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Ophrys episcopalis

episcopalis was first described from Crete by Poiret in 1816 and it is a member of the widespread and  largely Eastern Mediterranean basd Obornmuelleri group of Ophrys.

This is one of many Aegean species that has been the subject of a great deal of study in recent years and although there is currently a reasonable degree of agreement amongst the experts, it seems highly likely that the definitive position has not yet been fully established and further splitting may follow.

Up until the turn of the 20th century most authorities believed that the O. bornmuelleri group on Crete was represented solely by O. episcopalis but that there were separate populations of an earlier flowering Ophrys which had become known as O. maxima (subsequently O. colossaea) . Both these species were thought to occur  elsewhere in the Aegean and particularly Rhodes. Research by Paulus and Hirth in 2009 has now confirmed that in fact the two species share the same pollinator and are in fact a single taxon. Given that the pollinator is endemic to Crete, it follows that the plants from other areas thought to be O. episcopalis and O. maxima are in fact separate species.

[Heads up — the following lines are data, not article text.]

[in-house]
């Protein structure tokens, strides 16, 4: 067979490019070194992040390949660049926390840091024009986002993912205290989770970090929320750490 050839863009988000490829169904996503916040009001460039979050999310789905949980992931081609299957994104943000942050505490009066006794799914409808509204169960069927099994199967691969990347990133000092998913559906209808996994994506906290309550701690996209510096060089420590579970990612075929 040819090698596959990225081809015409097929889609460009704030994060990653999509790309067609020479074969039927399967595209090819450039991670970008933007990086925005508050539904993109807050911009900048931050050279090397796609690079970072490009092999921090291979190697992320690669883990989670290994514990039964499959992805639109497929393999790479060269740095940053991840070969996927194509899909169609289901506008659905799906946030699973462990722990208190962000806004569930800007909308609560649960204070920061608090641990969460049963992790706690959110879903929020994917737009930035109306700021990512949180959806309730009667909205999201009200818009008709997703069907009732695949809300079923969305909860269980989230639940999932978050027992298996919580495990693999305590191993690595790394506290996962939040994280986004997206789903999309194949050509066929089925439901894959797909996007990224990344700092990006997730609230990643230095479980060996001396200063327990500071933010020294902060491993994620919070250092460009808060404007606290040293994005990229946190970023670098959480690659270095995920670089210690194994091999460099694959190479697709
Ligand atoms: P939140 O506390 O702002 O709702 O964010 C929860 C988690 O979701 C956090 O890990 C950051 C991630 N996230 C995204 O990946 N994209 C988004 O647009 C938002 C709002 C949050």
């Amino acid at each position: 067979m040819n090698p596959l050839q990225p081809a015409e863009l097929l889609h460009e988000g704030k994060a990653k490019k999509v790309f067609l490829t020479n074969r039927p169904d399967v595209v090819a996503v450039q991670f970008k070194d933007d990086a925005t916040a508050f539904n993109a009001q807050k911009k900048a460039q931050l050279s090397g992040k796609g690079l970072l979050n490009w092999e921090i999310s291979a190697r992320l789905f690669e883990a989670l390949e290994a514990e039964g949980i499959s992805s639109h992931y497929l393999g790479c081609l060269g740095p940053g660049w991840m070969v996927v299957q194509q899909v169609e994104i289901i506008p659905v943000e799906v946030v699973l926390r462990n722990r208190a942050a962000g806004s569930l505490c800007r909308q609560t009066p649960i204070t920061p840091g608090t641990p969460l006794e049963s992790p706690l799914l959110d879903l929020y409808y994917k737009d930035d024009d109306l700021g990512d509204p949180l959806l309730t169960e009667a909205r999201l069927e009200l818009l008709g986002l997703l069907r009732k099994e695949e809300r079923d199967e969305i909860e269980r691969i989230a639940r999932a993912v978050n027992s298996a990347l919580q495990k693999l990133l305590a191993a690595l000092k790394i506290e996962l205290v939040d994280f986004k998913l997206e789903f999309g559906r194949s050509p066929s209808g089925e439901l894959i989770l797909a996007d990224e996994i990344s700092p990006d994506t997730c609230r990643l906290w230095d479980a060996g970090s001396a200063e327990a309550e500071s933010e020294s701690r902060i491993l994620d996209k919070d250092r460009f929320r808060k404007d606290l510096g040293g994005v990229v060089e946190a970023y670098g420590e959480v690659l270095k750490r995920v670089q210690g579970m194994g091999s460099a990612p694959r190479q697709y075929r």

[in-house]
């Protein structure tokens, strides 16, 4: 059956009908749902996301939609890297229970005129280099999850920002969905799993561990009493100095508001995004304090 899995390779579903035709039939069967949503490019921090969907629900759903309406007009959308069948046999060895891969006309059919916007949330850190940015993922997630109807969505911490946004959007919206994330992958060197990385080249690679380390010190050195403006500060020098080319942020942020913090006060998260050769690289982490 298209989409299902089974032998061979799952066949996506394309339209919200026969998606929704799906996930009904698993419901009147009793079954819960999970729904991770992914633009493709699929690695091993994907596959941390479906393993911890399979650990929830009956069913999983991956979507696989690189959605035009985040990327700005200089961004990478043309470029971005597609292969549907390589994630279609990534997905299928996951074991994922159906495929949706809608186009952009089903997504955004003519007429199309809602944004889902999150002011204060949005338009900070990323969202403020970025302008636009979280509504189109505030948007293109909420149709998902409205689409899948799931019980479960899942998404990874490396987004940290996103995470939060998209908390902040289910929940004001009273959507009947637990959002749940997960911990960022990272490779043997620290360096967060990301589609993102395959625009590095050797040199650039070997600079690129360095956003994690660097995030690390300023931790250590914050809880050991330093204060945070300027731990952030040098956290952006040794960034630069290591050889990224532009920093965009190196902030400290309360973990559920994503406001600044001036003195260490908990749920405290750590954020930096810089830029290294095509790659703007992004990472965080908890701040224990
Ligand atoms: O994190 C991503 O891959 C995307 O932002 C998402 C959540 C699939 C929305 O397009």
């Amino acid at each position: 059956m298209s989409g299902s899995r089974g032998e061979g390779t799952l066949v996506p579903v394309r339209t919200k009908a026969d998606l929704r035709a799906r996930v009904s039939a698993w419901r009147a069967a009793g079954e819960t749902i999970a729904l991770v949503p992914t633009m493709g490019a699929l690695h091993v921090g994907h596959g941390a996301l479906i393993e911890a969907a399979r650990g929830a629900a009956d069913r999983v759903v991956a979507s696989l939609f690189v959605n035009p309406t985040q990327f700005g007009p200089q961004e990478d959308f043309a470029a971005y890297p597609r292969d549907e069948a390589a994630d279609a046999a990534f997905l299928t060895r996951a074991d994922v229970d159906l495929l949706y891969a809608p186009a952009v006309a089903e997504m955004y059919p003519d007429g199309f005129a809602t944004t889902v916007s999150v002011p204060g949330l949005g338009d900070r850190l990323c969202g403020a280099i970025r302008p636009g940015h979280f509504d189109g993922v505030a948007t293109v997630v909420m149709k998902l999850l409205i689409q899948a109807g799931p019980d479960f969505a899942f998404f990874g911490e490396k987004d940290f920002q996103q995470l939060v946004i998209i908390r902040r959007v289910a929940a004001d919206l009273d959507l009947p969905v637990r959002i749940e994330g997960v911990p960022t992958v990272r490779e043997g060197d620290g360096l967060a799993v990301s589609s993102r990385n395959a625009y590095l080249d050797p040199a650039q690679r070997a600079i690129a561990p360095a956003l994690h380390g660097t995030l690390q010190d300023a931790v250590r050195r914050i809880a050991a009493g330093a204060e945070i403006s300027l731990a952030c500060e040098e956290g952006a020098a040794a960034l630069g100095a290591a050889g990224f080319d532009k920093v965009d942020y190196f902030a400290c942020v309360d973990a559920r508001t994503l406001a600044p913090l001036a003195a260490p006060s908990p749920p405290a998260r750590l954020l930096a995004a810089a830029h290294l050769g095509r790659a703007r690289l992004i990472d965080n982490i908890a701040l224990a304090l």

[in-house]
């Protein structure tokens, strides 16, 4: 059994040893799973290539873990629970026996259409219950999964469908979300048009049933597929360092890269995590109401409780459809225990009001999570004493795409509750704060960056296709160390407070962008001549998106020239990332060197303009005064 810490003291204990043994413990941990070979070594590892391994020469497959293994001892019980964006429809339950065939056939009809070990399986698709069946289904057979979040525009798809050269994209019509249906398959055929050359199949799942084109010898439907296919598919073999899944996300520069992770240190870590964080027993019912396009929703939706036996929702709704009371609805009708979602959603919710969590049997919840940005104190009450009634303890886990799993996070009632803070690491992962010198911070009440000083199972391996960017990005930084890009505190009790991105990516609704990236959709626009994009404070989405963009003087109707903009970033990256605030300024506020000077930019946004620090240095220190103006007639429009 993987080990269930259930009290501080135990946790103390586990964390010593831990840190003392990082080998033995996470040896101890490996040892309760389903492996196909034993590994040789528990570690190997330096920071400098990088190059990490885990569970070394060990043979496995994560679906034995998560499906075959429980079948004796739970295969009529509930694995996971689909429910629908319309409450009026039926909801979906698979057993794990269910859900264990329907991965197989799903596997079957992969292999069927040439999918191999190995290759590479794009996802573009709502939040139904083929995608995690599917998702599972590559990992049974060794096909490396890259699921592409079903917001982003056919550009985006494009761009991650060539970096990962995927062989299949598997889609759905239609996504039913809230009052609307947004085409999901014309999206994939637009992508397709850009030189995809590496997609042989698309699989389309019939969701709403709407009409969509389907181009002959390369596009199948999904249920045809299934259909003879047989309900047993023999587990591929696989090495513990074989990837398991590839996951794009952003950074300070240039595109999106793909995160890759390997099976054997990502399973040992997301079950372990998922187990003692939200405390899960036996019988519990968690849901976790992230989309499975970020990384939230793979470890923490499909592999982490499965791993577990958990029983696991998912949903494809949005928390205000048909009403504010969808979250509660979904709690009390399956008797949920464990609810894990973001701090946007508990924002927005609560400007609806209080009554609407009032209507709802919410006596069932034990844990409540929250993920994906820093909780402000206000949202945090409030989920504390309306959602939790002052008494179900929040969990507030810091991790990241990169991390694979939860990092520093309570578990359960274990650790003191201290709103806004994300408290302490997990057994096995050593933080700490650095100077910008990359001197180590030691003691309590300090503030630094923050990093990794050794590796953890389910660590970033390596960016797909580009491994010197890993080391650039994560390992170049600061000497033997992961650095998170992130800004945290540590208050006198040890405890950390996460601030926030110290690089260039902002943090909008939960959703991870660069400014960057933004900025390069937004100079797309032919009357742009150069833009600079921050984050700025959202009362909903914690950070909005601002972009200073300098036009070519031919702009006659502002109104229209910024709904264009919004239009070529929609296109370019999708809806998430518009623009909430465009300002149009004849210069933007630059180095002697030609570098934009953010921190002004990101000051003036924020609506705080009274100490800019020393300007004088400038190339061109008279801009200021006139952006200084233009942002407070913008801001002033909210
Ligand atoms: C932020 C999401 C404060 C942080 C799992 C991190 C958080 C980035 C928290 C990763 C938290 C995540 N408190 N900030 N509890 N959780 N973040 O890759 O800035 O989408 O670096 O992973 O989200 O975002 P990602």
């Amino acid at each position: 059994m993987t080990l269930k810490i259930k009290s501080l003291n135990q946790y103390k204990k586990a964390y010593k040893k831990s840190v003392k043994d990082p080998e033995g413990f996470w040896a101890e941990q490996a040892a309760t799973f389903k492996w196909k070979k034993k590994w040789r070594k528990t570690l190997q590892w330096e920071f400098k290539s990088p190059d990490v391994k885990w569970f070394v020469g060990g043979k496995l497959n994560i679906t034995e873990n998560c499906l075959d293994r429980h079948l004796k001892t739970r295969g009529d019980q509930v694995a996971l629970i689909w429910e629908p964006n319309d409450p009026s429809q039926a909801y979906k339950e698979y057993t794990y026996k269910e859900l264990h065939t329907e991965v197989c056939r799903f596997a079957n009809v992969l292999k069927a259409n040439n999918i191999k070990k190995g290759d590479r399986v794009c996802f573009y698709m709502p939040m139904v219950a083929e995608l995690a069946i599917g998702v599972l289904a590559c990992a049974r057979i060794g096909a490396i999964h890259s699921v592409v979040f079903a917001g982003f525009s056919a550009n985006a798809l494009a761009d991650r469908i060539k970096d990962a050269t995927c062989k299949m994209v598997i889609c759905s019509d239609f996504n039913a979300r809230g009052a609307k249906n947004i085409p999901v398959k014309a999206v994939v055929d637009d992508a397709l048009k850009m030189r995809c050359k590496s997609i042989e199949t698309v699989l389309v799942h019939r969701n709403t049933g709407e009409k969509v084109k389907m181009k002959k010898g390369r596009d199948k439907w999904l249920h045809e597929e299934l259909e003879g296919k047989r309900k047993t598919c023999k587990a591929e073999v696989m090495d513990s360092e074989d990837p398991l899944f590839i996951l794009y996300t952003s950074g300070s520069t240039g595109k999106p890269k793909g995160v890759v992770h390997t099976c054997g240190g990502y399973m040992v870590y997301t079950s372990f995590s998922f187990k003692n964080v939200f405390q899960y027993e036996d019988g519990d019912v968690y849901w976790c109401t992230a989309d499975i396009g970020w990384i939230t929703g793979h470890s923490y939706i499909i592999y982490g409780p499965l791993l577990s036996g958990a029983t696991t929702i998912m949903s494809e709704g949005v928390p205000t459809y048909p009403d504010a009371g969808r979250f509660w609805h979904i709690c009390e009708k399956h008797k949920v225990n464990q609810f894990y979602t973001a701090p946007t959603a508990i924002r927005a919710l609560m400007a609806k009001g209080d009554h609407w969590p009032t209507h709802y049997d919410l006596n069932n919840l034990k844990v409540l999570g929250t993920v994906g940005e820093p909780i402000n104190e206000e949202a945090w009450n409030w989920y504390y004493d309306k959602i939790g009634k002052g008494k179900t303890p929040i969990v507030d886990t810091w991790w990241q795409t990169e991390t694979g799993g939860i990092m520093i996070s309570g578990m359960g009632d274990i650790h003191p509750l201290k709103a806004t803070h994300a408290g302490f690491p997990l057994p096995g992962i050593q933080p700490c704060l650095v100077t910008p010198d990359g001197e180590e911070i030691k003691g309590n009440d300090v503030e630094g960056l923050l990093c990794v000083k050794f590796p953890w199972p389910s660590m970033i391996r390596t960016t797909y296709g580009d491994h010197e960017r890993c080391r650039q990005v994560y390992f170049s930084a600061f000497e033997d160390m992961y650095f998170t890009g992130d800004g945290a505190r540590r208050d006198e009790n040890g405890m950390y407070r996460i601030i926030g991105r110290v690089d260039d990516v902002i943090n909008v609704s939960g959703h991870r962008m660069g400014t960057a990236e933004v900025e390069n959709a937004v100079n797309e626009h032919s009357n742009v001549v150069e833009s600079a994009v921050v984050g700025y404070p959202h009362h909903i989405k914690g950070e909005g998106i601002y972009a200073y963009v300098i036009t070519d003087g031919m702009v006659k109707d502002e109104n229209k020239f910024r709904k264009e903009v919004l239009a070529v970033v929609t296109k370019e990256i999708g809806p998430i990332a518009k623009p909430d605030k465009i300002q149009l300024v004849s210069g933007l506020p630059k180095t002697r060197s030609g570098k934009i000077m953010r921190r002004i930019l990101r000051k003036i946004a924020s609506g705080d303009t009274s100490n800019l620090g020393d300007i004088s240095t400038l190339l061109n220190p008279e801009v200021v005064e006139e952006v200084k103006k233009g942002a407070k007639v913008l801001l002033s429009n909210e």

The only real source of confusion when identifying O. episcopalis is the presence on Crete of the very similar O.helios which was first diescibed by Kreutz in 2001. They are very similar indeed and although the latter species is a later flowerer, they may both be found concurrently, particularly in April. O. episcopalis does however have a larger flower and appears rather more narrow at the shoulders, with less widely separated basal swellings. Both of these species are hugely variable and appear in forms that closely resemble the O. calypsus variants. We are confident that this species will receive further repositioning.